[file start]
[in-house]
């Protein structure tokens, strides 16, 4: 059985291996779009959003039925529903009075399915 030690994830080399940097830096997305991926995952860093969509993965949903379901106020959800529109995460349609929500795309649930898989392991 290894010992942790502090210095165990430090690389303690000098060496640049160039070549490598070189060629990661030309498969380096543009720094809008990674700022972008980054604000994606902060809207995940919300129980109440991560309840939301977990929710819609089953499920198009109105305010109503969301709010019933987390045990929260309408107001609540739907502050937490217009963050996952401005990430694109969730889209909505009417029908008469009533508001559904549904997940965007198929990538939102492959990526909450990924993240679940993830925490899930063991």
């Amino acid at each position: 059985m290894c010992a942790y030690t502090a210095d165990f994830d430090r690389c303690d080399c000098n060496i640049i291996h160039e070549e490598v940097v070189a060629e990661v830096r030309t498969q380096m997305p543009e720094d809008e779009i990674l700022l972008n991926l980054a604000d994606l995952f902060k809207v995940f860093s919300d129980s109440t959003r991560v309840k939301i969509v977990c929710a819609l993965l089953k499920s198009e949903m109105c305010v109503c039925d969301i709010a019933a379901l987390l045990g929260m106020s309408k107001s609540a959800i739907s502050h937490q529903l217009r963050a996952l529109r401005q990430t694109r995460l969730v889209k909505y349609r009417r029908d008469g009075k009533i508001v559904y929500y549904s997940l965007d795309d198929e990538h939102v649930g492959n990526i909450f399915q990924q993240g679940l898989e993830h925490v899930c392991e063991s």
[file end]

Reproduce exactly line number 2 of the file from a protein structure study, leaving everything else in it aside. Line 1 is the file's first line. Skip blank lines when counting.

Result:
């Protein structure tokens, strides 16, 4: 059985291996779009959003039925529903009075399915 030690994830080399940097830096997305991926995952860093969509993965949903379901106020959800529109995460349609929500795309649930898989392991 290894010992942790502090210095165990430090690389303690000098060496640049160039070549490598070189060629990661030309498969380096543009720094809008990674700022972008980054604000994606902060809207995940919300129980109440991560309840939301977990929710819609089953499920198009109105305010109503969301709010019933987390045990929260309408107001609540739907502050937490217009963050996952401005990430694109969730889209909505009417029908008469009533508001559904549904997940965007198929990538939102492959990526909450990924993240679940993830925490899930063991």